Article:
Well I'm all tooled up and ready for you lot! ?

 

Seriously though, I get on fine with most boaters I meet and in the real world any irritation or antagonism comes solely from a tiny minority of narrow boaters who seem to be vastly over-represented on this forum.

 

Most boaters simply have better things to think about than whose boat is bigger than whose and I think those who perpetuate this anti-wide rhetoric just have an "us vs them" mentality which comes from harbouring petty grudges.

 

Having said that, although I've done a fair bit of cruising on canals, rivers and tidal waters without any issues with other boaters, I have to agree with what others are saying: If the intention is to cruise mainly on canals then stick with a narrow boat.

 

Just my two-penneth worth...

Edited by blackrose
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1 minute ago, Halsey said:

Fair comment...…………...and as you say generally true - the one at Willoughby on the N Oxford being the most notorious example

Strange, isn't it, that I have never heard of a moored-up breasted pair of 1930s boats creating ill-feeling, even though together they are wider than most widebeams.

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16 minutes ago, Alan de Enfield said:

 

Colregs are largely based on the principle that the more manoeuvrable boat should keep out of the way of the less manoeuvrable boat.

but there are certain 'rules'

 

Power Boats meeting 'Head-On'

 

Power Boats meeting head-on pass Port to Port

In this situation there is no stand-on boat, each boat must give-way and alter it’s course or rate of speed to safely pass.

I'm not going to get drawn into this one any more as I have said many times I'm not anti wide-beam so long as they are driven considerately and in the right place but pushing me into a hedge to maintain their £180K boat/paintjob and damaging my boat on the North Oxford (as has happened) doesn't constitute the right place - The OP is clearly looking for a sensible "take" on this scenario and seems to have the right thoughts as do many wide-beam owners on this forum 

 

My previous "fat boat" on the Severn at Worcester

 

 

002.JPG

Edited by Halsey

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1 minute ago, Halsey said:

I'm not going to get drawn into this one any more as I have said many times I'm not anti wide-beam so long as they are driven considerately and in the right place but pushing me into a hedge and damaging my boat on the North Oxford doesn't constitute the right place - The OP is clearly looking for a sensible "take" on this scenario and seems to have the right thoughts as do many wide-beam owners on this forum 

Agreed (I'm a 'fat-boat' and know my place) but your suggestion as to 'why should I move over' is not really within either the spirit of boating, or the 'rules'.

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10 minutes ago, Halsey said:

pushing me into a hedge and damaging my boat on the North Oxford

Does this happen to you often, or was it a one time event that one specific boat caused?

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10 minutes ago, Athy said:

Strange, isn't it, that I have never heard of a moored-up breasted pair of 1930s boats creating ill-feeling, even though together they are wider than most widebeams.

Quite, which shows that in reality this has little to do with the width of the vessel and the ill feeling is more phycologicaly driven.

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6 minutes ago, TheBiscuits said:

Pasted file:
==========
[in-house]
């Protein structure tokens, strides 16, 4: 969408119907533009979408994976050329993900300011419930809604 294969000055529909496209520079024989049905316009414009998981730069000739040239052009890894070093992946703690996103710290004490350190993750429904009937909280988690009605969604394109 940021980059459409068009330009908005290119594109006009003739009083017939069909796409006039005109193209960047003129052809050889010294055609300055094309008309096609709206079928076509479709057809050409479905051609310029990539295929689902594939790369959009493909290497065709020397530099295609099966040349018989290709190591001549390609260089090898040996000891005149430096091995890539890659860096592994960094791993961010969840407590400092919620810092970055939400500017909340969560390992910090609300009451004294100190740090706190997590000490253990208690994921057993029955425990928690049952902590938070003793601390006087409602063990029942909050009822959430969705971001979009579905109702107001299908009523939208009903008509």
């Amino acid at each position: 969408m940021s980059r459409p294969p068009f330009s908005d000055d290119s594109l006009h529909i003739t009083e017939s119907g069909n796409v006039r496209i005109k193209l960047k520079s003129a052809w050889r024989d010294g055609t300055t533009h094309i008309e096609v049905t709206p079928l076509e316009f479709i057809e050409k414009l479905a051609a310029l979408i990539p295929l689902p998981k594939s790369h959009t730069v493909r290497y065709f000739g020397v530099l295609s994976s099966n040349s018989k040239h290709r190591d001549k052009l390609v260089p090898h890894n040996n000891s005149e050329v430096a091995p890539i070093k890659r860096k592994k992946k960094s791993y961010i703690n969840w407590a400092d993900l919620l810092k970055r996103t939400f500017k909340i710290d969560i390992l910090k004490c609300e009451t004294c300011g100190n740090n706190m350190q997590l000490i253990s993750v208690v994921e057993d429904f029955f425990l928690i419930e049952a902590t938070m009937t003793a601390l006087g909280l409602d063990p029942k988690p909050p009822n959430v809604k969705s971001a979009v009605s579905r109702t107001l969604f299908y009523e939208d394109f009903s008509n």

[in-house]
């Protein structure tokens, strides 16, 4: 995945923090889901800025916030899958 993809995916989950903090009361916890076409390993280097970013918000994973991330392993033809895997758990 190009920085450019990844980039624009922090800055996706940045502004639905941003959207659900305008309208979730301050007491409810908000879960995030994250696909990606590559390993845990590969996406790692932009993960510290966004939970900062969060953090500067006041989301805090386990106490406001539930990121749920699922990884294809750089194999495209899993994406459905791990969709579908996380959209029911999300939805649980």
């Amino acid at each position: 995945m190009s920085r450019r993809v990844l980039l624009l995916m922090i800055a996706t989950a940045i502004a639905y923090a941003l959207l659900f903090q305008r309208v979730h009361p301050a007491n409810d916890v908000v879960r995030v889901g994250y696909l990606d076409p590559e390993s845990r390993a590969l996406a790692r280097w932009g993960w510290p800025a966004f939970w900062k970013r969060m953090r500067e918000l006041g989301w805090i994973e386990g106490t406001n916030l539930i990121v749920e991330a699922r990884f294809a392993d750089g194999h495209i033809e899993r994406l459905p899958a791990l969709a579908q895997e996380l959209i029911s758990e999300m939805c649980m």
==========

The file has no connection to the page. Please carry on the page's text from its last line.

Does this happen to you often, or was it a one time event that one specific boat caused?

Factually twice over the last 12 months and both times they were the biggest possible brand new New Boat co (I think) fat boats travelling from Stockton/Calcutt to Oniley 

5 minutes ago, blackrose said:

Quite, which shows that in reality this has little to do with the width of the vessel and the ill feeling is more phycologicaly driven.

Except you can split a pair - you surely can't be suggesting we can cut wide-beams longitudinally in 1/2 ?

 

Please re-visit my edited post #18 to show I'm not anti :captain:

Edited by Halsey

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13 minutes ago, Halsey said:

I'm not going to get drawn into this one any more as I have said many times I'm not anti wide-beam so long as they are driven considerately and in the right place but pushing me into a hedge and damaging my boat on the North Oxford doesn't constitute the right place - The OP is clearly looking for a sensible "take" on this scenario and seems to have the right thoughts as do many wide-beam owners on this forum 

 

Assuming I'm not travelling downstream on a fast river then I generally pull into the side to let boats coming the other way pass, mainly because I'm more confident of my own handling abilities than most narrow boaters I encounter. Although once or twice I have inadvertently put myself into banks and hedges. But that's fine, anything to be considerate to others.

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7 minutes ago, blackrose said:

Quite, which shows that in reality this has little to do with the width of the vessel and the ill feeling is more phycologicaly driven.

I doubt it: phycology is the study of seaweed. Pleasing, and rarely seen, word, though.

 

(P.S.: I agree with you).

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2 minutes ago, blackrose said:

 

Assuming I'm not travelling downstream on a fast river then I generally pull into the side to let boats coming the other way pass, mainly because I'm more confident of my own handling abilities than most narrow boaters I encounter. Although once or twice I have inadvertently put myself into banks and hedges. But that's fine, anything to be considerate to others.

As I have said before - if all fat boat owners were as you this would be a non issue ?